Geek Policing

Joseph Reagle

Geek policing: “Fake geek girls” and contested attention

Joseph Reagle, Northeastern University 


Idiot Nrrrd Girl Princess Leia - Spielbricked

Subcultural capital confers status on its own or in the eyes of the relevant beholder. (Thornton (1996), “Club cultures”)

Identity work … anything people do, individually or collectively, to give meaning to themselves or others. (SchwalbeMason-Schrock (1996))

Geek hierarchies border police … [by] excluding both those not enough and those too much invested in the fannish object. (Busse (2013))


Passion vs attention

Girls who genuinely like their hobby or interest and document what they are doing to help others, not garner attention, are true geeks. The ones who think about how to get attention and then work on a project in order to maximize their klout, are exhibitionists. (Brown (2012))

Policing defined

  1. the reciprocal definition of identity (e.g., am I a geek?) and
  2. social boundaries (e.g., is liking an X-Men movie sufficiently geeky?).

Hoarding vs sharing

The answer is no, and I can say it in Na’vi or Klingon, which are pretty much the same. I have some theories on that, which I will share with you never. –Comic Book Guy (Wikipedia (2014))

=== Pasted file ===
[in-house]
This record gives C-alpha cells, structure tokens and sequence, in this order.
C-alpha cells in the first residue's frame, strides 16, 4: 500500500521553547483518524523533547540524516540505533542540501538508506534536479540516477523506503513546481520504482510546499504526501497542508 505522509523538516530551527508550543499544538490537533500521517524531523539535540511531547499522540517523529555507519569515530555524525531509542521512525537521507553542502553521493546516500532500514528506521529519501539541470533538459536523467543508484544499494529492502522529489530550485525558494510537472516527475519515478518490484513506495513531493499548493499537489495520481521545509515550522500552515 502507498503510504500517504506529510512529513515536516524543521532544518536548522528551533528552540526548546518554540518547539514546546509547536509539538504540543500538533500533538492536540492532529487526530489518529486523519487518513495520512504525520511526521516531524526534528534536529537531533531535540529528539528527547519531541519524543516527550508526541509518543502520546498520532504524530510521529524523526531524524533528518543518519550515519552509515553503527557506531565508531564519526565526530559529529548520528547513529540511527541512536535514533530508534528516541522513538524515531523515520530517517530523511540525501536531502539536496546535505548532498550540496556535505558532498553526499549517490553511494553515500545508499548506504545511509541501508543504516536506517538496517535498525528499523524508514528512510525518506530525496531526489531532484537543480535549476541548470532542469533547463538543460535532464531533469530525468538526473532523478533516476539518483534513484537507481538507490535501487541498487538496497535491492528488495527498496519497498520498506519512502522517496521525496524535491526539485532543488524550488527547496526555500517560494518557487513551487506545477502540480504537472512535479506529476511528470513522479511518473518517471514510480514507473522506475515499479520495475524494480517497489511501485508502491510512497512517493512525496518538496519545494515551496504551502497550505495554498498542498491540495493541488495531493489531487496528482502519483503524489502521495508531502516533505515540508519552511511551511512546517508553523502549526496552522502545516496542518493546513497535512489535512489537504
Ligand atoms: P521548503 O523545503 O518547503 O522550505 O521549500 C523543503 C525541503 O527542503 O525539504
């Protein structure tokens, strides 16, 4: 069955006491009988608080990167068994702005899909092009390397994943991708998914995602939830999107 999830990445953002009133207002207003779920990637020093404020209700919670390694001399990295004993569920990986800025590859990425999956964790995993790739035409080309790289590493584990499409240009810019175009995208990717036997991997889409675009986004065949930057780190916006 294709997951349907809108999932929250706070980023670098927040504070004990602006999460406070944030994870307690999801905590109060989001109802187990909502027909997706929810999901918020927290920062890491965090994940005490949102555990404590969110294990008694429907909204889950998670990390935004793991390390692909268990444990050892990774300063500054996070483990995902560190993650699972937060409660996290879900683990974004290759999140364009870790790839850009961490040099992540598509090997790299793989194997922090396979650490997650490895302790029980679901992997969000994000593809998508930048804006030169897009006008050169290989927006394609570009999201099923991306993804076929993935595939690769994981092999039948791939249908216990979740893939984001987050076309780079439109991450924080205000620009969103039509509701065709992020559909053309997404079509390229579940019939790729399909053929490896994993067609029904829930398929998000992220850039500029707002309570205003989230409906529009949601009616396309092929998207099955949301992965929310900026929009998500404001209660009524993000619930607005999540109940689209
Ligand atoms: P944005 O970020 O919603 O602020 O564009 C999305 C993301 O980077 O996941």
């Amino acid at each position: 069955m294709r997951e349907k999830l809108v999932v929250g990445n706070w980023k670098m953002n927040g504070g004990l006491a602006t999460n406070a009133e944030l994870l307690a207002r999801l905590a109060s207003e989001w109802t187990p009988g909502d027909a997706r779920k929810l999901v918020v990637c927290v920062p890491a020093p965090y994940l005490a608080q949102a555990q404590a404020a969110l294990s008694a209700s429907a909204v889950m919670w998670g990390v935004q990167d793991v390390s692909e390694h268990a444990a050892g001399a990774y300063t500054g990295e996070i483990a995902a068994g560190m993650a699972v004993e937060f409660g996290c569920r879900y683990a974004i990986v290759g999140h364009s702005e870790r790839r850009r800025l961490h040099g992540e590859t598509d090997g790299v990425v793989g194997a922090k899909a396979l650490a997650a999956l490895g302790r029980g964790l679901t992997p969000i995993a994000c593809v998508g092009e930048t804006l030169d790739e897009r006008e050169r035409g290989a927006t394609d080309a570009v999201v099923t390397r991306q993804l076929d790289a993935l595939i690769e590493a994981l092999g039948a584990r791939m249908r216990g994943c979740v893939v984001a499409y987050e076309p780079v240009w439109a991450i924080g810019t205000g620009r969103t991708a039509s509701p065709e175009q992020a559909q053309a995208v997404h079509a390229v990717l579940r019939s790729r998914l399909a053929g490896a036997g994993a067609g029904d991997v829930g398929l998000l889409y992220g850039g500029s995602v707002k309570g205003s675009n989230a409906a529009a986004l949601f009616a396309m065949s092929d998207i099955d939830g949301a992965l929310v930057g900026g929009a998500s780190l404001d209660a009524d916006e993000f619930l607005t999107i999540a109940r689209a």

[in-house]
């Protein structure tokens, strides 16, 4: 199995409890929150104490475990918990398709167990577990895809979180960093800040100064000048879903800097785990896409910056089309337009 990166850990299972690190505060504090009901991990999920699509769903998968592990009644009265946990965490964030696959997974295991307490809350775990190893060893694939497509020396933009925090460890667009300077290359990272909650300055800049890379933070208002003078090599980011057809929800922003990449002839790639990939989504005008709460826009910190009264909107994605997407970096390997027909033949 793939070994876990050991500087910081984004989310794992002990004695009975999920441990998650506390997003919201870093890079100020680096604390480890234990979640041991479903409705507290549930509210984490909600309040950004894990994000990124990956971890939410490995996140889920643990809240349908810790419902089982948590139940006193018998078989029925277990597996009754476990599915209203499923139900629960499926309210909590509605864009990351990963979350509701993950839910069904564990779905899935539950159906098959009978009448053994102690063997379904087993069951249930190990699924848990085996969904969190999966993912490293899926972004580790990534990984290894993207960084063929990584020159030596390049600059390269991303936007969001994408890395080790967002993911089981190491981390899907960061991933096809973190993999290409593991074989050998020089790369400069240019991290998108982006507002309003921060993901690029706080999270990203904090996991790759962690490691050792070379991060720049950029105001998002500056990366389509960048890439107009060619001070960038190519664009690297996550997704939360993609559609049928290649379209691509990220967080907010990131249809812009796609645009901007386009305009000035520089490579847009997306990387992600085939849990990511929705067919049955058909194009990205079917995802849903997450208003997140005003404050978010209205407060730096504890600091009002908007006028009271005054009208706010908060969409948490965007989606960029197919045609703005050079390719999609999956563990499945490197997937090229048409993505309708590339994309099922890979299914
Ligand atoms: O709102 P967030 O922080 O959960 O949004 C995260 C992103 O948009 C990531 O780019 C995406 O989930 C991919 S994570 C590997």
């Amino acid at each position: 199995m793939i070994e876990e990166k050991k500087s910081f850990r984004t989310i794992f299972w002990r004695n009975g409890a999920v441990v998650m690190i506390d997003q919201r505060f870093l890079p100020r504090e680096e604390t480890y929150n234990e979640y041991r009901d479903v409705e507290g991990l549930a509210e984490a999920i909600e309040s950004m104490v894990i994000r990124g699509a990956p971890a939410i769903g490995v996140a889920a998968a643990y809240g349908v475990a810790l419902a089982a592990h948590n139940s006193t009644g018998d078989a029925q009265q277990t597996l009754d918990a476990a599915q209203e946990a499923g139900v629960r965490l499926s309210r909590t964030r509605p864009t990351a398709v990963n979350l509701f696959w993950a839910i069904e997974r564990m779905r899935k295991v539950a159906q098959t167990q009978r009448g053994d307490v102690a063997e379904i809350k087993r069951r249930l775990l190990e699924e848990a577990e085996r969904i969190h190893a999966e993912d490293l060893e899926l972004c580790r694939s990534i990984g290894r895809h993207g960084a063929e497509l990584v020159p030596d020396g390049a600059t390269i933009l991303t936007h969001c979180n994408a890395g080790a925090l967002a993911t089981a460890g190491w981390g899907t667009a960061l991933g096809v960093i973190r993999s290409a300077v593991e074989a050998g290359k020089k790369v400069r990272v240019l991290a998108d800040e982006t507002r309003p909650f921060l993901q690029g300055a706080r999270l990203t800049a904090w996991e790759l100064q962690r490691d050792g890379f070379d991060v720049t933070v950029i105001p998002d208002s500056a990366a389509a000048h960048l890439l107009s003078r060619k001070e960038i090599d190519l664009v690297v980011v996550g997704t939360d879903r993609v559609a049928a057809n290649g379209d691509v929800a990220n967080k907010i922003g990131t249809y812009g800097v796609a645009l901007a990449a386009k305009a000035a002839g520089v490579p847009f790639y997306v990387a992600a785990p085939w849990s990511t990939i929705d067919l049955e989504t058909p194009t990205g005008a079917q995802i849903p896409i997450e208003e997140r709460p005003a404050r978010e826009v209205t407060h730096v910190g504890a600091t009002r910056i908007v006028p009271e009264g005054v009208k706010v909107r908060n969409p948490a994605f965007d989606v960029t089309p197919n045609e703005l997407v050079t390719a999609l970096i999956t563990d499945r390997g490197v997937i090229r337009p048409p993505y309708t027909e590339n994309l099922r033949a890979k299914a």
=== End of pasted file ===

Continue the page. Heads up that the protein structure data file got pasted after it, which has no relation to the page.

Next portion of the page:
Gendered policing

“Orlando Bloom ruined everything”

fan activities … tend to be gendered [and] fall on an implicitly acknowledged hierarchy. (Busse (2013), p. 87)

Contested attention

“Fake geek girls”

was a conflict over:

  1. what is attended to (knowledge or attractiveness),
  2. by whom (geekdom or mainstream), and
  3. the meaning of received attention (as empowering or objectifying).


knowledge vs. attractiveness

They decide to put on a “hot” costume, parade around a group of boys notorious for being outcasts that don’t get attention from girls, and feel like a celebrity. They’re a “6” in the “real world”, but when they put on a Batman shirt and head to the local fandom convention … they instantly become a “9.” (Peacock (2012))

By whom?

geek & mainstream

So I am a Misogynist? Why? Because I frown upon Posers who are sad, needy fakers who use up all my air at Cons? Sorry, while you Cos”Play” Im actually at work. Thats my office. Fuck you. (Tony Harris 2012)


empowering vs objectifying

Along with the “Grrr, don’t mess with me or I’ll choke your blubbery ass” is “I am a lap dog.” Along with “I am a sexy object, covet me” is “the smaller my outfit, the better I look, the more I am worth.” (Whiskeypants (2012))

Andro/sex -ism

Despite the more welcoming notion of geeks-who-share, the discourse manifested the values of dominant (androcentric) members.

Women faced significant double binds, and the discourse exemplified a critical boomerang in which a critique by a woman circled back to become a scrutiny of women by men.

nothing seems more damaging to a woman than the simultaneous attack on both her body and her brain. (Letamendi (2013))



  1. subcultures are gendered
  2. identity policing entails boundary policing and vice versa
  3. geek capital is contingent upon attention
  4. negotiations of identity and social boundaries are dominated by the existing culture (i.e., critical boomerang)
  5. more progressive understandings may emerge, thought it is not without a cost


Macaca nigra self-portrait

Media credits

Media are linked to their sources in slides, except for the following:

Troll Cops cosplayer IMG_10079

Slave Leo

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